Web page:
Karaoking to “Don’t Stop Believin'” while sober ain’t so bad.

Flying cross-country while sober makes up for having to catch a 7:15 am flight. ¬†In fact, not having to fly either hung the fuck over or still drunk makes up for like, every morning flight I’ve ever taken. ¬†(There is nothing like passing through the AA terminal at JFK and realizing that the last time you did so, you were blazing drunk, having stayed up all night downing prosecco with a local guy “friend” (see above), and preparing to board an international flight headed to a post-disaster zone to volunteer for several months. ¬†Ahh, the memories… Seared into my mind and bloodstream — I can still feel that sense of impending doom/anxiety/pure anger that comes with being drunk for so many consecutive hours and THEN having to hustle to like, an airport.)

I’m sure there are other things, but those are what come to mind. ¬†I must say that I am proud (and bewildered) to be closing in on ONE MONTH sober. ¬†It feels…great/horrible? ¬†I’m not sure which, but it’s my own curiosity, I suppose, that’s keeping me on track now: ¬†What will sobriety surprise me with next?

More later!  Thanks for reading, whoever is out there.  It helps.  It really does.

Choosing not to drink is a luxury

24 Jun

11:58 pm

Yes, it is.¬† And, it’s only become apparent, after almost two weeks (no, I can’t believe it either), that I have a choice!¬† Like my counselor was trying to tell me a few months ago, You don’t HAVE to drink.¬† I knew what she meant.¬† Toward the end (the past year or so), drinking has felt almost mandatory, DESPITE feeling sick and hung over and depressed.¬† It was like, I approached getting drunk yet another night with something like dread, a whiney feeling in my gut that was crying out, No!¬† No more!¬† Yet, I forced myself to indulge, because…I guess I either felt like I had to drink or the cravings made me fear that I had to.

It was eye opening the other day when I came to that juncture like I do every day, craving a drink and wondering how to move forward, which way to go.¬† This time, I sat down.¬† I SAT DOWN there, on that figurative path, and looked around.¬† I weighed my options — to drink or not to drink — and even though I felt a craving to drink, I chose not to.¬† For various reasons, one being that I didn’t want to break my sober stretch yet again, another that I didn’t want to get drunk and then get drunker and then wake up feeling like complete ass.¬† So I chose to not drink.¬† Of course, I still wanted to, so I fought through the cravings.¬† But, I chose!¬† And I get to choose every single night, day, minute, second.¬† I GET TO choose.¬† That’s pretty amazing.¬† And not something I’m used to relying on, since for so long I actually didn’t have the choice, whether it was due to a physical or psychological (usually this) need to drink.¬† I still believe I have a strong psychological DESIRE, but I no longer believe it’s a need.¬† I don’t think it ever was, but I could be wrong.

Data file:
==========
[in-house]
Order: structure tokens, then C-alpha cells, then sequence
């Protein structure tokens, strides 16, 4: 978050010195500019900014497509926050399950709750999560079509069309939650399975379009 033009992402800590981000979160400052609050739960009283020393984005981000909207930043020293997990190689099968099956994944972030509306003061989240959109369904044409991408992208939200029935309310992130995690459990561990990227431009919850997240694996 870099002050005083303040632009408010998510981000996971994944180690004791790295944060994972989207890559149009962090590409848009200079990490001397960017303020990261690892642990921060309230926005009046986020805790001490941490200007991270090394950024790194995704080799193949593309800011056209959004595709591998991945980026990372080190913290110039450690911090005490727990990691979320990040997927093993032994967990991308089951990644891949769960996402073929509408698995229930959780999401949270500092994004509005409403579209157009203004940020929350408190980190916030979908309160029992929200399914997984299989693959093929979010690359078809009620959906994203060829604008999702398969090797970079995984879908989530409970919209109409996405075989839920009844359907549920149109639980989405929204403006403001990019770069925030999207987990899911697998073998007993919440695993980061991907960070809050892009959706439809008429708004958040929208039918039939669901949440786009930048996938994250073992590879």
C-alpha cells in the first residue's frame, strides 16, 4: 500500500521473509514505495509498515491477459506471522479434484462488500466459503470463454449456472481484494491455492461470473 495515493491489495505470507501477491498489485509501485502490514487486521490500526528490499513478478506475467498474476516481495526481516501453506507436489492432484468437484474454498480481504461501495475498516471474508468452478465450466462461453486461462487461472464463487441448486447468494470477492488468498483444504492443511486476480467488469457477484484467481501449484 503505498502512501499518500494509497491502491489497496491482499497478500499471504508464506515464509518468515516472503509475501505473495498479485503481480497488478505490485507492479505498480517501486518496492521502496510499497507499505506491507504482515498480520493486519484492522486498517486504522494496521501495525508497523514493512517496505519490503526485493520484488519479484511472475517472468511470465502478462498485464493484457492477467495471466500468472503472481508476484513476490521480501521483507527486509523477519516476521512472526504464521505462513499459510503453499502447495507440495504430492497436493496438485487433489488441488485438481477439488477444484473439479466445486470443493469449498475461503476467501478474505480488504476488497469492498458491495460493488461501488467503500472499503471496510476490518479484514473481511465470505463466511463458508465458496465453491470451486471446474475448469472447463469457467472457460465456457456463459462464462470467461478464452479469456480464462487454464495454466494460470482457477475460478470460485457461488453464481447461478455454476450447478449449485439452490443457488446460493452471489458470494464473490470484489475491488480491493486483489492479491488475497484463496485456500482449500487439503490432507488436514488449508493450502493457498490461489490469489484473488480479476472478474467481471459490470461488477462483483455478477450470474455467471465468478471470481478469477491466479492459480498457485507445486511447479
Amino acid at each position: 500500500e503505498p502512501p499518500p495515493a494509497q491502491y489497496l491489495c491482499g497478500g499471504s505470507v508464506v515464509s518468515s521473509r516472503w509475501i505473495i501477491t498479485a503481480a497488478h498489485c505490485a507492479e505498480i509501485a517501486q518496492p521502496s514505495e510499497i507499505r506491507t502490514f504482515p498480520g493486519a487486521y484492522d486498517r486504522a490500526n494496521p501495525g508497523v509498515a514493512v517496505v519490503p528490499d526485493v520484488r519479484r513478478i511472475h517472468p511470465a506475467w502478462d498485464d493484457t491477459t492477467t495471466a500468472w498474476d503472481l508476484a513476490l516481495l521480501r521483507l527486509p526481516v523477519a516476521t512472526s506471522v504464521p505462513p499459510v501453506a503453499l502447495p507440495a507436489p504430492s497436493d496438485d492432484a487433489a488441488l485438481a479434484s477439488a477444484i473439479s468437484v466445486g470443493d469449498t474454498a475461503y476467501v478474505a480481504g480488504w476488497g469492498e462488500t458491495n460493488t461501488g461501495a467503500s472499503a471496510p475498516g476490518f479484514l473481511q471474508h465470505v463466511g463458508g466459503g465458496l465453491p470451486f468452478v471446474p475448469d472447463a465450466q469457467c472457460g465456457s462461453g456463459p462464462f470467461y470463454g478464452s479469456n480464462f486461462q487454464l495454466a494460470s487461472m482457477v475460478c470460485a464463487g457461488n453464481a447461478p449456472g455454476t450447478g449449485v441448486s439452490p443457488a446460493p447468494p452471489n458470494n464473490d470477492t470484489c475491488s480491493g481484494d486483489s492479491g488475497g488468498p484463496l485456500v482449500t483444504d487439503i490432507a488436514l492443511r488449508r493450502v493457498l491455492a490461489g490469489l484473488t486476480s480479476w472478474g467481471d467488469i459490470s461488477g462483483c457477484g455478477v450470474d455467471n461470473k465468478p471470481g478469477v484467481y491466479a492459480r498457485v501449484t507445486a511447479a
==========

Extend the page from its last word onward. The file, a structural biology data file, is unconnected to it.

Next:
I haven’t felt much like talking about all the bad shit, but soon, I must (Yoda says).¬† I know I can’t ride this detox/Hey, I’m sober! buzz for much longer.¬† Ugh.¬† The past few nights I’ve been fighting off the cravings by remembering the shit that went down, the belligerence, the blackouts.¬† If there’s one thing that helps me to not start drinking, I’ve found, it’s recollecting the horrific nightmares — hell, actually — that I’ve put myself and others through while blacked out.¬† It’s crushing, literally.¬† I have had to lie down and hold my head, that’s how heavy, how weighed down my brain feels when I go there.

I’ve also been dwelling on the write-off’s, the people who have dissed and ditched, judged and walked away.¬† I’d like to be able to say, Yup, all y’all can go fuck yourselves for not seeing the obvious pain I was in, the fear that translated to anxiety and anger.¬† Yup, all y’all can go fuck yourselves for not helping me, for not believing in me, for making it seem that I was shirking my responsibilities.¬† Maybe the reason I drank was not because I never HAD them, but because I had too many, for too long.¬† Then, I take a deep breath and try to empathize by putting myself on the receiving end of some of my blackouts.¬† And remembering, not everyone is a jerk, an asshole, sans empathy.¬† There ARE people who have cared, who have supported me through this, who have done things that no “normal” friend should have had to do.¬† I let it go.